Punyapratapa, Puṇyapratāpa, Punya-pratapa: 5 definitions


Punyapratapa means something in Hinduism, Sanskrit, Marathi. If you want to know the exact meaning, history, etymology or English translation of this term then check out the descriptions on this page. Add your comment or reference to a book if you want to contribute to this summary article.

Languages of India and abroad

Marathi-English dictionary

[«previous next»] — Punyapratapa in Marathi glossary
Source: DDSA: The Molesworth Marathi and English Dictionary

puṇyapratāpa (पुण्यप्रताप).—m (S) The might and efficacy, or the weight and dignity, of virtue, or of the merit acquired by a course of virtuous acts.

Source: DDSA: The Aryabhusan school dictionary, Marathi-English

puṇyapratāpa (पुण्यप्रताप).—m The might and efficacy of virtue.

context information

Marathi is an Indo-European language having over 70 million native speakers people in (predominantly) Maharashtra India. Marathi, like many other Indo-Aryan languages, evolved from early forms of Prakrit, which itself is a subset of Sanskrit, one of the most ancient languages of the world.

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Sanskrit dictionary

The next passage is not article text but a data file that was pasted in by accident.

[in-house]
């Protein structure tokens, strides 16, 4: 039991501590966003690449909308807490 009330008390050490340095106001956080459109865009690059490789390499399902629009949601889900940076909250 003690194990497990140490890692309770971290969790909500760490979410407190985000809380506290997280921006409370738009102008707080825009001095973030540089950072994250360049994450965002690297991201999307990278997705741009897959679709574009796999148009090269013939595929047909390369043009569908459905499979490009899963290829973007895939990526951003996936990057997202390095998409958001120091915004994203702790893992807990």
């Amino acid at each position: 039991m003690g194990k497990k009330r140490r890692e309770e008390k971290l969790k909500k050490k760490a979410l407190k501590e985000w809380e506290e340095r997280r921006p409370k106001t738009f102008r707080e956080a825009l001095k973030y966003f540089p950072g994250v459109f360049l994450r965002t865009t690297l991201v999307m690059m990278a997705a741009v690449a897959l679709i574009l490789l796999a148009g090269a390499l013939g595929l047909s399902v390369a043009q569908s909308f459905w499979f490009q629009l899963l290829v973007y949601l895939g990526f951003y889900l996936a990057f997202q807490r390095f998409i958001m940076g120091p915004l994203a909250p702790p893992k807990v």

[«previous next»] — Punyapratapa in Sanskrit glossary
Source: DDSA: The practical Sanskrit-English dictionary

Puṇyapratāpa (पुण्यप्रताप).—the efficacy of virtue or moral merit.

Derivable forms: puṇyapratāpaḥ (पुण्यप्रतापः).

Puṇyapratāpa is a Sanskrit compound consisting of the terms puṇya and pratāpa (प्रताप).

Source: Cologne Digital Sanskrit Dictionaries: Shabda-Sagara Sanskrit-English Dictionary

Puṇyapratāpa (पुण्यप्रताप).—m.

(-paḥ) The efficacy of moral merit.

Source: Cologne Digital Sanskrit Dictionaries: Monier-Williams Sanskrit-English Dictionary

Puṇyapratāpa (पुण्यप्रताप):—[=puṇya-pratāpa] [from puṇya] m. the efficacy of virtue or of religious merit, [ib.]

context information

Sanskrit, also spelled संस्कृतम् (saṃskṛtam), is an ancient language of India commonly seen as the grandmother of the Indo-European language family (even English!). Closely allied with Prakrit and Pali, Sanskrit is more exhaustive in both grammar and terms and has the most extensive collection of literature in the world, greatly surpassing its sister-languages Greek and Latin.

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